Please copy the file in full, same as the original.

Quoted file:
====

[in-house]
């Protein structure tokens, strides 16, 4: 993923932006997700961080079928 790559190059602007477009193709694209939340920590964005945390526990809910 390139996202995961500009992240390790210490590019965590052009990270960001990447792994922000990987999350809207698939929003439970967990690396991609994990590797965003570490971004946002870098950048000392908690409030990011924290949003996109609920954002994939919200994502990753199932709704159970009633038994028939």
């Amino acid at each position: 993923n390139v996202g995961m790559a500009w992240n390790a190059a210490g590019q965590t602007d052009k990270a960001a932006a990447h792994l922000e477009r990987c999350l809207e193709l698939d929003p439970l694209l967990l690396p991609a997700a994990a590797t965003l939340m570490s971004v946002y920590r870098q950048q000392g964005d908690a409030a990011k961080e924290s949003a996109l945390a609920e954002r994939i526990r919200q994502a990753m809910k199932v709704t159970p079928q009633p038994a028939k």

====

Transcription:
[in-house]
């Protein structure tokens, strides 16, 4: 993923932006997700961080079928 790559190059602007477009193709694209939340920590964005945390526990809910 390139996202995961500009992240390790210490590019965590052009990270960001990447792994922000990987999350809207698939929003439970967990690396991609994990590797965003570490971004946002870098950048000392908690409030990011924290949003996109609920954002994939919200994502990753199932709704159970009633038994028939």
């Amino acid at each position: 993923n390139v996202g995961m790559a500009w992240n390790a190059a210490g590019q965590t602007d052009k990270a960001a932006a990447h792994l922000e477009r990987c999350l809207e193709l698939d929003p439970l694209l967990l690396p991609a997700a994990a590797t965003l939340m570490s971004v946002y920590r870098q950048q000392g964005d908690a409030a990011k961080e924290s949003a996109l945390a609920e954002r994939i526990r919200q994502a990753m809910k199932v709704t159970p079928q009633p038994a028939k």